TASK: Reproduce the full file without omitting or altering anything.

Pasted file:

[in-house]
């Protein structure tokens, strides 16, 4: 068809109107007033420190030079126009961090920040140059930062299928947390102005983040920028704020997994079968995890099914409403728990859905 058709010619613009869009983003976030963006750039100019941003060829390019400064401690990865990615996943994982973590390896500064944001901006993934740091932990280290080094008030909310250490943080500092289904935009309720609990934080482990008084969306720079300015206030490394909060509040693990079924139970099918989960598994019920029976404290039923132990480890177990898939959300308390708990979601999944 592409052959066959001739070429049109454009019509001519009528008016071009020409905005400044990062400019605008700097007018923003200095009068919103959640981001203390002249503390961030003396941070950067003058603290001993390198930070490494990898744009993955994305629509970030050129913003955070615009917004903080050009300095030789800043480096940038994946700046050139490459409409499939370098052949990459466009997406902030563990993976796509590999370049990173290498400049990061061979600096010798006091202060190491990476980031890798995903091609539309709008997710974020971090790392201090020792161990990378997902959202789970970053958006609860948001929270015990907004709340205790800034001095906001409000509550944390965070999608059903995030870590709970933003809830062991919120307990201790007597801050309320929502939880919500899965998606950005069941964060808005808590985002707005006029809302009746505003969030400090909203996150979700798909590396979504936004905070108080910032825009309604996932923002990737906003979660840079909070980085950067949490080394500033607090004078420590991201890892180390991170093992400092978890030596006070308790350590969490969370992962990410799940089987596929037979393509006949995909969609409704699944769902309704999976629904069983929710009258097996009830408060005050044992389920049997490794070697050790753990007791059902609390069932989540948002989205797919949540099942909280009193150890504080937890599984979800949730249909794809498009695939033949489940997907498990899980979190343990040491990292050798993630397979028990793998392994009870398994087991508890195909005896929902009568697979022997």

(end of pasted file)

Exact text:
[in-house]
């Protein structure tokens, strides 16, 4: 068809109107007033420190030079126009961090920040140059930062299928947390102005983040920028704020997994079968995890099914409403728990859905 058709010619613009869009983003976030963006750039100019941003060829390019400064401690990865990615996943994982973590390896500064944001901006993934740091932990280290080094008030909310250490943080500092289904935009309720609990934080482990008084969306720079300015206030490394909060509040693990079924139970099918989960598994019920029976404290039923132990480890177990898939959300308390708990979601999944 592409052959066959001739070429049109454009019509001519009528008016071009020409905005400044990062400019605008700097007018923003200095009068919103959640981001203390002249503390961030003396941070950067003058603290001993390198930070490494990898744009993955994305629509970030050129913003955070615009917004903080050009300095030789800043480096940038994946700046050139490459409409499939370098052949990459466009997406902030563990993976796509590999370049990173290498400049990061061979600096010798006091202060190491990476980031890798995903091609539309709008997710974020971090790392201090020792161990990378997902959202789970970053958006609860948001929270015990907004709340205790800034001095906001409000509550944390965070999608059903995030870590709970933003809830062991919120307990201790007597801050309320929502939880919500899965998606950005069941964060808005808590985002707005006029809302009746505003969030400090909203996150979700798909590396979504936004905070108080910032825009309604996932923002990737906003979660840079909070980085950067949490080394500033607090004078420590991201890892180390991170093992400092978890030596006070308790350590969490969370992962990410799940089987596929037979393509006949995909969609409704699944769902309704999976629904069983929710009258097996009830408060005050044992389920049997490794070697050790753990007791059902609390069932989540948002989205797919949540099942909280009193150890504080937890599984979800949730249909794809498009695939033949489940997907498990899980979190343990040491990292050798993630397979028990793998392994009870398994087991508890195909005896929902009568697979022997």